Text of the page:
As it turns out, abroad came knocking on his door, first in the form of a Swedish distributor, which began with small orders, and then, in early 2013, a large Spanish firm, Groupas Varagoza, which wanted to represent Flying Monkeys across Europe. The Swedish company, says Chiodo, had heard about Flying Monkeys because its beers scored well on RateBeer.com, a popular connoisseurs’ site. But with both, the European distributors were looking for a specifically Canadian brand.
Like many entrepreneurs dabbling in the export business, Chiodo realized that he’d likely have to partner with foreign distributors, and that meant figuring out how to distinguish between reputable players and firms that wouldn’t pay much attention to his product. It’s a complex mating game, as he says, pointing out that Flying Monkeys wants a long-term, committed relationship, not a one-night stand.
He hasn’t been burned yet, and that’s because he spends a significant amount of time investing in the personal relationship between his firm and the distributors that want to carry the beer. Chiodo invites their executives to Barrie to tour the brewery, meet his staff and share some beer. Chemistry is important, and he looks for partners who get the craft beer industry.
As it happens, Chiodo, when he began to expand into the U.S., ended up partnering with an old-school Ohio distributor, Esber Beverage, which mainly handled Miller’s product line. Despite those fundamental differences in market position—niche vs. mass market—Chiodo says the partnership flourished because Esber was in the process of entering the craft beer space, and needed a brand they could develop. Still, he adds, the decision to go with a firm that only distributes mainstream brands was something of a risk. The call, ultimately, was all about gut.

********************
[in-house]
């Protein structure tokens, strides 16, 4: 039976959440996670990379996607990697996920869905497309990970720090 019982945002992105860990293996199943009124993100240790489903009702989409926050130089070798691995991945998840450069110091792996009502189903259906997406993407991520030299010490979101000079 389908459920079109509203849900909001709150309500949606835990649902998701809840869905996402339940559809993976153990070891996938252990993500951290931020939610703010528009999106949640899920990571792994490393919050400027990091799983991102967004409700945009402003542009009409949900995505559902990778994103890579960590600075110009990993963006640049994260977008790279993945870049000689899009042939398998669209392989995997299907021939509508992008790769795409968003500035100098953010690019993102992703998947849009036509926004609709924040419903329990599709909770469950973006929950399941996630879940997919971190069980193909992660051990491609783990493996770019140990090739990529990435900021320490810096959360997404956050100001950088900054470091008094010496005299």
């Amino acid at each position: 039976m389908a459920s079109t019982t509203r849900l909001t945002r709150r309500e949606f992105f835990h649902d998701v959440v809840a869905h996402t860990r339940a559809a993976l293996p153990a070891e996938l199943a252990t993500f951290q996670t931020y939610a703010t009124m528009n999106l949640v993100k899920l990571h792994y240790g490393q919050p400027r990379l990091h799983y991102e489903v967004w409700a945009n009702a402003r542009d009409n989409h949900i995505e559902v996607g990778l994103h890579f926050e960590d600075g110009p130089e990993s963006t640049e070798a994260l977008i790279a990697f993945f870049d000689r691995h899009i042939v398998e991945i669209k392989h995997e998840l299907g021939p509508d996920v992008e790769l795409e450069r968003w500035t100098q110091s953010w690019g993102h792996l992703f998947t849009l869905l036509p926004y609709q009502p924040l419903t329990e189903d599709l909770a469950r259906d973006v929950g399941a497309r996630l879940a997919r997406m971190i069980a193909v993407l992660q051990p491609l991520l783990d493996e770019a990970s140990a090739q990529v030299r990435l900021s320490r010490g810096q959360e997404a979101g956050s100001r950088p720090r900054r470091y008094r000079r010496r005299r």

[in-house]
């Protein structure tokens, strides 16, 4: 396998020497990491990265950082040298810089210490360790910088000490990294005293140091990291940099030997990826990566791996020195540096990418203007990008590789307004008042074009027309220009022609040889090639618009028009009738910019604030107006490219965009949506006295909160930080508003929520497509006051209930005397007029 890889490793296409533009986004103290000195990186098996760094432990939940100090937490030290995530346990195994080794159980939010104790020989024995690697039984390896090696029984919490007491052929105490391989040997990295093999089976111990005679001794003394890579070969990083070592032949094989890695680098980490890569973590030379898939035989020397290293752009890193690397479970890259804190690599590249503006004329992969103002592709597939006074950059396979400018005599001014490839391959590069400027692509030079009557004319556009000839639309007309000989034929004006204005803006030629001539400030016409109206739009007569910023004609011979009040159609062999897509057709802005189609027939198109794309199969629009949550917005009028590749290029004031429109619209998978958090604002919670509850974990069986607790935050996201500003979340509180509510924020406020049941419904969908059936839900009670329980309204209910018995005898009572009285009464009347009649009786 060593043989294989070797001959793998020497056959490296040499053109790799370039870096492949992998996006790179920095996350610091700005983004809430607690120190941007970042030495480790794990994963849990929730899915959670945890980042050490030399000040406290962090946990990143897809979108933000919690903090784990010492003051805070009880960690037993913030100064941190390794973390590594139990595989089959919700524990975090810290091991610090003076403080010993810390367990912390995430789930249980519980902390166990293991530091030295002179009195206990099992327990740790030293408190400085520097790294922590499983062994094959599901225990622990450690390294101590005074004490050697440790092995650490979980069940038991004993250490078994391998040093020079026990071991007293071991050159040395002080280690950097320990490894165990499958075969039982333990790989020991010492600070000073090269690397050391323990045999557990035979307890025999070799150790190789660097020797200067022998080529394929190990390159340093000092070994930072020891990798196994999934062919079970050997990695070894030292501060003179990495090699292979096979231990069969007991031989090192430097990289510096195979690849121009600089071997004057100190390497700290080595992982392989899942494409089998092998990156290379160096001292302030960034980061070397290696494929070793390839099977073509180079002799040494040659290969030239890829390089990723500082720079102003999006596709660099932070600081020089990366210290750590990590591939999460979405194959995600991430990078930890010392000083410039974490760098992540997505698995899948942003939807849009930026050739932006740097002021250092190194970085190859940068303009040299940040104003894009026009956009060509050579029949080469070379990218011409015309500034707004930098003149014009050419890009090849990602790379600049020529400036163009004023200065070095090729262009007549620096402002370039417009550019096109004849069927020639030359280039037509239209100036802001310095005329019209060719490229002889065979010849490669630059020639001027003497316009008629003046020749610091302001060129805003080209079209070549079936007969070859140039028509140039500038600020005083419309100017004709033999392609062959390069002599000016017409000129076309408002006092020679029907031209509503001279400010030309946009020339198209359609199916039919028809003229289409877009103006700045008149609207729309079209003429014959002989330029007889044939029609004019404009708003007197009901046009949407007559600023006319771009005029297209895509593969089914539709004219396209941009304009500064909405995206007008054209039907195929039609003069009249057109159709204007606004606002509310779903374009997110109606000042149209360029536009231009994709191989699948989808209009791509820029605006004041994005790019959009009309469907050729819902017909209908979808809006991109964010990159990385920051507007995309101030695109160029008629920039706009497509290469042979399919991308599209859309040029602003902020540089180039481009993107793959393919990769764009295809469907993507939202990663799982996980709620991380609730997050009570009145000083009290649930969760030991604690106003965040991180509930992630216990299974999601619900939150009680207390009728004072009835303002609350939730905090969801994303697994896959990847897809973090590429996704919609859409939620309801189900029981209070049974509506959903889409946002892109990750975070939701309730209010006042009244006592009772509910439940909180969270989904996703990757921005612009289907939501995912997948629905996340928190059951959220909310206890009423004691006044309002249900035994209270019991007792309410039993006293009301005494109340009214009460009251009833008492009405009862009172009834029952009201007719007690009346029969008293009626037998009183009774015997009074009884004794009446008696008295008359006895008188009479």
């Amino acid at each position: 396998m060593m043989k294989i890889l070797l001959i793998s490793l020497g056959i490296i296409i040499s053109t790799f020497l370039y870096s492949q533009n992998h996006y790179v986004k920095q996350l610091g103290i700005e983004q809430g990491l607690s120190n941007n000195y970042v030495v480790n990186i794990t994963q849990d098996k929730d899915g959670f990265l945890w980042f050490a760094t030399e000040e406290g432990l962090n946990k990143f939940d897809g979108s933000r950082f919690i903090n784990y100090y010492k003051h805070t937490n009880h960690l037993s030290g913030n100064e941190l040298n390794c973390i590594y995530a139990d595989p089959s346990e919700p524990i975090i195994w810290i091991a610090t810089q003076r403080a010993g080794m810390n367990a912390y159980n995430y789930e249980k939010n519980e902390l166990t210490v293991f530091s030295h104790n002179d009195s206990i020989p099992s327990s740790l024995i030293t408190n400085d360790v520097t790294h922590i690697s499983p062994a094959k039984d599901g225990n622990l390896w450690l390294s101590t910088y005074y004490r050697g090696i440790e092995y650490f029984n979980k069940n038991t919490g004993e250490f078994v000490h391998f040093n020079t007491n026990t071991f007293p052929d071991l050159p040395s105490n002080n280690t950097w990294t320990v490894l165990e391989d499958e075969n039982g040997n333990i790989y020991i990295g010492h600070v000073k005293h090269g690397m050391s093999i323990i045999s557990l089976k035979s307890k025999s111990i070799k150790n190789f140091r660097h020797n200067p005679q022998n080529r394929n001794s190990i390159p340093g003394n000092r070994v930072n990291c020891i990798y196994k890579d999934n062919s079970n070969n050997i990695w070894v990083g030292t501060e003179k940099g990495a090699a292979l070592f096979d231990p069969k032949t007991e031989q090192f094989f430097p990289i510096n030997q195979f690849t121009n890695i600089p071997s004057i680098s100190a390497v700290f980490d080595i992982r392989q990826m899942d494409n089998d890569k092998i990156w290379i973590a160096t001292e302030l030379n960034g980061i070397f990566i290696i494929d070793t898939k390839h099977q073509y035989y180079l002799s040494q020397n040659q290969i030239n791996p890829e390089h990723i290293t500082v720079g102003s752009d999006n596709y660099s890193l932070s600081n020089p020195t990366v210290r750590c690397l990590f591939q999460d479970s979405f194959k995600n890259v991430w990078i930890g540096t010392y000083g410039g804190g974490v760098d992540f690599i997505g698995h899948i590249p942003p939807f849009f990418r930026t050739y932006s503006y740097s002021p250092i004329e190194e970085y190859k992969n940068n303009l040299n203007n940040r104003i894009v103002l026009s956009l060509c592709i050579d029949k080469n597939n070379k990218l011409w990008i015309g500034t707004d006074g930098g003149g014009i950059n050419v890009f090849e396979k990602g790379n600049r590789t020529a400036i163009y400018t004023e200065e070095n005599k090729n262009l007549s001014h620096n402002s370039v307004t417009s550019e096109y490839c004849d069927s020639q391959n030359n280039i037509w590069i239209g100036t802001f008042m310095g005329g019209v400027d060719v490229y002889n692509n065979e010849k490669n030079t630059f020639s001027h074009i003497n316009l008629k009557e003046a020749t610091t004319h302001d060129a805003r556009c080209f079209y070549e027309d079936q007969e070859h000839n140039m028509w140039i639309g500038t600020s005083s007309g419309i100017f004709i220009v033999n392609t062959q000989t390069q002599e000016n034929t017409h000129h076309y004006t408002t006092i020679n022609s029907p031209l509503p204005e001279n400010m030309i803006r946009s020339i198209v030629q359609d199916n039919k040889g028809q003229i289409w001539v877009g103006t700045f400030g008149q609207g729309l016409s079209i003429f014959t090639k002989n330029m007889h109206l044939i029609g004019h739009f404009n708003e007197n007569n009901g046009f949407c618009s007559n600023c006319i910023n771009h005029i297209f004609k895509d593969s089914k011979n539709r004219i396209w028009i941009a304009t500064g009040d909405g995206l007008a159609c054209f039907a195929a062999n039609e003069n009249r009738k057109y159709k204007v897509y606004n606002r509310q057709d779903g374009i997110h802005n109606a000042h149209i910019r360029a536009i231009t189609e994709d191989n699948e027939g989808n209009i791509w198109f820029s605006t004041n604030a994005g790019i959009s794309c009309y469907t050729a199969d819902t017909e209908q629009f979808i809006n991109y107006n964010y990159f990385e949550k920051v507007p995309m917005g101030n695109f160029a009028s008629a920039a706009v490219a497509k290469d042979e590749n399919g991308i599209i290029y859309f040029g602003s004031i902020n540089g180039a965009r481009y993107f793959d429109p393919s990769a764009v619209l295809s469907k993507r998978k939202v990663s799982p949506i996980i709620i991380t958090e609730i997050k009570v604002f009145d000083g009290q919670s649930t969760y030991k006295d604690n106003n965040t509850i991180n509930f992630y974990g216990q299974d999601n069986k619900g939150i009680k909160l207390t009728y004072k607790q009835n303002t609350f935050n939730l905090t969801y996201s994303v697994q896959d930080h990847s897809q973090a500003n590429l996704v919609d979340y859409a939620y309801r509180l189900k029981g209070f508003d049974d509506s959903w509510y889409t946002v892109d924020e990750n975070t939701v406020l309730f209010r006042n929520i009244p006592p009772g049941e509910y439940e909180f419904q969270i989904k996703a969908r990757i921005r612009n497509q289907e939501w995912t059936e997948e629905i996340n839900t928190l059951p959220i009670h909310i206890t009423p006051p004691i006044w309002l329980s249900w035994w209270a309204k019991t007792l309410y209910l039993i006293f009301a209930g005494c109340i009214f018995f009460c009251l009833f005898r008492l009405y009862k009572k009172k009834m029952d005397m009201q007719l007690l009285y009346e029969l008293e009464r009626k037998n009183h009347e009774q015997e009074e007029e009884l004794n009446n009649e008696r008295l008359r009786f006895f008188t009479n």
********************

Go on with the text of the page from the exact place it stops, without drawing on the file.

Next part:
Esber, it turns out, knew its own customer base well enough that it succeeded in establishing a beach head for Flying Monkeys in the U.S. In fact, the Ohio firm has signed on as the brewery’s importer, and is now shipping to other distributors in New York State and Michigan.
As the firm’s expanded production facilities come on line next year, Chiodo says he’s going to broaden his U.S. presence, as well as seek partners in Mexico and China. With so much of the company’s branded merchandise such as beer openers, glasses and T-shirts being made in China, Chiodo says his goal with that market is to reach sales that balance out the cost of the goods he’s purchasing from that country.
For other consumer products firms looking to follow a similar path, Chiodo offers a telling piece of advice about how to gauge the potential of a foreign market, and the commitment of a local partner. Don’t worry about the size of the initial order; those are the trials. The real taste test, Chiodo observes, is that first re-stocking order. He recalls his experiences with the Spanish distributor. The second order took up 90% of a shipping container. “I knew it had been well received.”